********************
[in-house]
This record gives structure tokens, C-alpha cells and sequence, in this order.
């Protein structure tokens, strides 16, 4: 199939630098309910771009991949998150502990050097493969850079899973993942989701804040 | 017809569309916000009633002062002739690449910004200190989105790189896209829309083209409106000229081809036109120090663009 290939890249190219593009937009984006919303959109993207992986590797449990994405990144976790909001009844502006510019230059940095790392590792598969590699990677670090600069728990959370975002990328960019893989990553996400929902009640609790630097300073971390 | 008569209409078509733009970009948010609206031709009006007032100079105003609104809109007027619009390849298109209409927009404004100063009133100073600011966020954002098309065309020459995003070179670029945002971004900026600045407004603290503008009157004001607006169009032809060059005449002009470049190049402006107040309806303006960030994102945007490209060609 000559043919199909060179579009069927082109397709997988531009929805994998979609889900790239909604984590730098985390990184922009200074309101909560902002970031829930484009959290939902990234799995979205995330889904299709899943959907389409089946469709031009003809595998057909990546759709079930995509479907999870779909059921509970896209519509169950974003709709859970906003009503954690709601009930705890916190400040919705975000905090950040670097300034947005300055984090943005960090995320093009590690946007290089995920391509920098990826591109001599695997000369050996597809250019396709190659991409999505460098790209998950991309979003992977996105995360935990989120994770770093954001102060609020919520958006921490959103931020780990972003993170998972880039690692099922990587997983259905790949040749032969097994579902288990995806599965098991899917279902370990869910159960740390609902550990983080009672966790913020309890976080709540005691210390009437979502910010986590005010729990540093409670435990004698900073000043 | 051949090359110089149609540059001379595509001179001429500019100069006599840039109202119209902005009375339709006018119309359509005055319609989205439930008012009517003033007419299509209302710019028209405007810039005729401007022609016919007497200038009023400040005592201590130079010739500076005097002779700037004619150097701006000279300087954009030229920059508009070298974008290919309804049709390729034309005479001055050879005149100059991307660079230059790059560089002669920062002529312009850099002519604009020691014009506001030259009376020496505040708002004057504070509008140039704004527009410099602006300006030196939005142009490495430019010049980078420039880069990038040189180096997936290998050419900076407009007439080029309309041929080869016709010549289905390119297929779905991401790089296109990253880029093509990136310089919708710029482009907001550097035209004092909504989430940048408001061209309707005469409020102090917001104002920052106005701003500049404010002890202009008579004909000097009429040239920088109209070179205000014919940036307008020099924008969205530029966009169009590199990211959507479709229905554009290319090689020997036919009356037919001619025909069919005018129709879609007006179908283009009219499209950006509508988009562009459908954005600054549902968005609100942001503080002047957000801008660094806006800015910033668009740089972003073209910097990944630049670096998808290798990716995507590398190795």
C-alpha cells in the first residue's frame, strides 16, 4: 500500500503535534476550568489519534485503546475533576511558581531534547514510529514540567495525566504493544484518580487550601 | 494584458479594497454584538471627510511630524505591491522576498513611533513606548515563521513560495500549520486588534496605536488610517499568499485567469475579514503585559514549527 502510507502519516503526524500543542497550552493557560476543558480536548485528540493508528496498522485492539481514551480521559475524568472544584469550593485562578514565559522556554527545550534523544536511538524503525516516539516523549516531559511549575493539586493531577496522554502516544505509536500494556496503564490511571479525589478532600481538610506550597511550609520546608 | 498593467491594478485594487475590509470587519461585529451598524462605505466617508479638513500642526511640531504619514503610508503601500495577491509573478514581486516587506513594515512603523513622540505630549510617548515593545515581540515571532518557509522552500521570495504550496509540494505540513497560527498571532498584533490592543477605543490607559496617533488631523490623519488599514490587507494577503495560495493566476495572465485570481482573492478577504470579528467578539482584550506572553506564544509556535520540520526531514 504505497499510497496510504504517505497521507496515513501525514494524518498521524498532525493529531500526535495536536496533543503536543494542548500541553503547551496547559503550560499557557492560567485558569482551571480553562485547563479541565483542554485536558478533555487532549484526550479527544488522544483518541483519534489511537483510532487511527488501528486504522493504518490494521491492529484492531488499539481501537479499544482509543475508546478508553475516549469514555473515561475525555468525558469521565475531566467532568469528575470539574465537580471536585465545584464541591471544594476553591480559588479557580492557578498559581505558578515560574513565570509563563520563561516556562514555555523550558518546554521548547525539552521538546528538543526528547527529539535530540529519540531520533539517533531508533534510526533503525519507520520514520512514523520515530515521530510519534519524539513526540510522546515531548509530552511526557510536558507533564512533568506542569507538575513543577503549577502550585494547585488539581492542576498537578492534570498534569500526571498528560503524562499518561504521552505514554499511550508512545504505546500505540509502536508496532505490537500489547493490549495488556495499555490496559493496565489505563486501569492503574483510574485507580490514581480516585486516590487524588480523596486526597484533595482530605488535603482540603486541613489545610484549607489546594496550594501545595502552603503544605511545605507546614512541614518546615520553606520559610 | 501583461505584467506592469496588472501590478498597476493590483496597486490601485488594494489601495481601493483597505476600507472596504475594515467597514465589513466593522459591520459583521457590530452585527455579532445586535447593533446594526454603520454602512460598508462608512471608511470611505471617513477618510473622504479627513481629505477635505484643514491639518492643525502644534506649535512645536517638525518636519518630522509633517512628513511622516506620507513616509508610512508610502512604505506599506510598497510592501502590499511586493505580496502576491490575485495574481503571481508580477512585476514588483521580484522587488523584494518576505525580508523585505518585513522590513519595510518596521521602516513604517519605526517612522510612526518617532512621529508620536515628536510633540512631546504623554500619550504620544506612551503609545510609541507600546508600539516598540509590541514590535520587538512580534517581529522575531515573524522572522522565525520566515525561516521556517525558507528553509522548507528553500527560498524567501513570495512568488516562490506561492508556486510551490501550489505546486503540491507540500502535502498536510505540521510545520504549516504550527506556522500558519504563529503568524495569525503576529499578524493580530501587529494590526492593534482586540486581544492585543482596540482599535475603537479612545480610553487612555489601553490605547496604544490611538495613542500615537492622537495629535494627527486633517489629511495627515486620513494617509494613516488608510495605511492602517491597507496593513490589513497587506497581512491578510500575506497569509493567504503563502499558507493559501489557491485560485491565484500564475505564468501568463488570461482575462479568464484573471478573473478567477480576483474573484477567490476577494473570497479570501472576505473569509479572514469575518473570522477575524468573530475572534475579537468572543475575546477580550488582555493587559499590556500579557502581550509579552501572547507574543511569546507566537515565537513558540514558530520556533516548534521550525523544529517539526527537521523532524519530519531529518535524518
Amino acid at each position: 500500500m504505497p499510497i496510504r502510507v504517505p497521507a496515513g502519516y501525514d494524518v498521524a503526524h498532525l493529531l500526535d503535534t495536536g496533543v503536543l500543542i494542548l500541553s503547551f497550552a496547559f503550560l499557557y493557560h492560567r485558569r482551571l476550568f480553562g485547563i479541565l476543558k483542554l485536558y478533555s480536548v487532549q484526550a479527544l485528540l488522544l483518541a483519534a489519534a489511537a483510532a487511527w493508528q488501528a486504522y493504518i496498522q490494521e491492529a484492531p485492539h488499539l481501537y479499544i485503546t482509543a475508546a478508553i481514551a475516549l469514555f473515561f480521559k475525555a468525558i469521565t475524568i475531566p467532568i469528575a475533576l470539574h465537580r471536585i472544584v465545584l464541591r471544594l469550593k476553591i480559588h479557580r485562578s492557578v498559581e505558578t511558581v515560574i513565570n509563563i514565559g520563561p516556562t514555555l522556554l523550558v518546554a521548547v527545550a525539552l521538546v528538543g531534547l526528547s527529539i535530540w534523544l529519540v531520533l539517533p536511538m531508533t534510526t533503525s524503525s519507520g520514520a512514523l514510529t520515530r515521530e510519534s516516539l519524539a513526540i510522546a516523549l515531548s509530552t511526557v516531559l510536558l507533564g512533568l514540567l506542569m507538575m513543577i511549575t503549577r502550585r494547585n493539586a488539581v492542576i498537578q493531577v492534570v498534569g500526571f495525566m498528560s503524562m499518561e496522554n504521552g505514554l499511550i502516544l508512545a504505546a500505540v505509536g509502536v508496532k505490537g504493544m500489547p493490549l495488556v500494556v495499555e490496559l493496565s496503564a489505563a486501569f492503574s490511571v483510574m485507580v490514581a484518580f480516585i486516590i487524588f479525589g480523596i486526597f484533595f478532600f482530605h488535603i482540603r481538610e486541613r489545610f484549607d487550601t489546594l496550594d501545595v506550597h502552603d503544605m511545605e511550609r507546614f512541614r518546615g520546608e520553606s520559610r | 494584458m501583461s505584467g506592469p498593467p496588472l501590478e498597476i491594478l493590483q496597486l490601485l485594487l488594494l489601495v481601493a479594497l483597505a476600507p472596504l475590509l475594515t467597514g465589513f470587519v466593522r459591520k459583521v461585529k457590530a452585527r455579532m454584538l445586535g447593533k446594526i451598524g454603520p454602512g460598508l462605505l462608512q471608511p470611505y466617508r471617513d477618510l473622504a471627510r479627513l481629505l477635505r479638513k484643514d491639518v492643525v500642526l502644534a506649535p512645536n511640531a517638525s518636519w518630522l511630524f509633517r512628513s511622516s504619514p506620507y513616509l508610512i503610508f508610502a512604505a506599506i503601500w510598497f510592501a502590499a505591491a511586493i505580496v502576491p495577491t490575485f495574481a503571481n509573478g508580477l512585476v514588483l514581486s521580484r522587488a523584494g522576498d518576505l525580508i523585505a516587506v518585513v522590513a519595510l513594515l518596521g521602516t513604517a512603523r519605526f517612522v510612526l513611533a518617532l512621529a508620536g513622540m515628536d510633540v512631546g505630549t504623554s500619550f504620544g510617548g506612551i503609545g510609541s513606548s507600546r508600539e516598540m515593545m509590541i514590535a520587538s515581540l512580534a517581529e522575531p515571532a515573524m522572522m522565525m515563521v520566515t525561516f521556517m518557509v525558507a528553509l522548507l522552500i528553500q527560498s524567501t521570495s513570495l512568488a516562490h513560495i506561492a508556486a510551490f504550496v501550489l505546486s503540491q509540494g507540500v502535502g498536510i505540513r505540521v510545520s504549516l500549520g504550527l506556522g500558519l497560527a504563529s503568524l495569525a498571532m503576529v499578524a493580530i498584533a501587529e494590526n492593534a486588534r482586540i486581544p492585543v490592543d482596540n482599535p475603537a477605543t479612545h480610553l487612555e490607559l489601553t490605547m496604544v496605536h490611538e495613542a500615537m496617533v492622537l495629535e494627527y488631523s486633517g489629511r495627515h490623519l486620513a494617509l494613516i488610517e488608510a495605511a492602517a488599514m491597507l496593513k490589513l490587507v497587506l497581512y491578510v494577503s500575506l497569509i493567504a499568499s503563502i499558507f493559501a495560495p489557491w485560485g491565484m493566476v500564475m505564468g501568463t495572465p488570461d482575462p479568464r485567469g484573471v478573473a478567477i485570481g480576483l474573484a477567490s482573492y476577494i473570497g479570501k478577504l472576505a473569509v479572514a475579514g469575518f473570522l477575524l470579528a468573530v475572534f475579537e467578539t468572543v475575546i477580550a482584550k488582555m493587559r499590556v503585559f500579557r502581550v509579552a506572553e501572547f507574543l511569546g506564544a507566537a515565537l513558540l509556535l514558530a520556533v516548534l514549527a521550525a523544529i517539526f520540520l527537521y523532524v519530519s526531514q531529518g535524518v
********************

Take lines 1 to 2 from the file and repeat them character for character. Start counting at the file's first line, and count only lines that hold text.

[in-house]
This record gives structure tokens, C-alpha cells and sequence, in this order.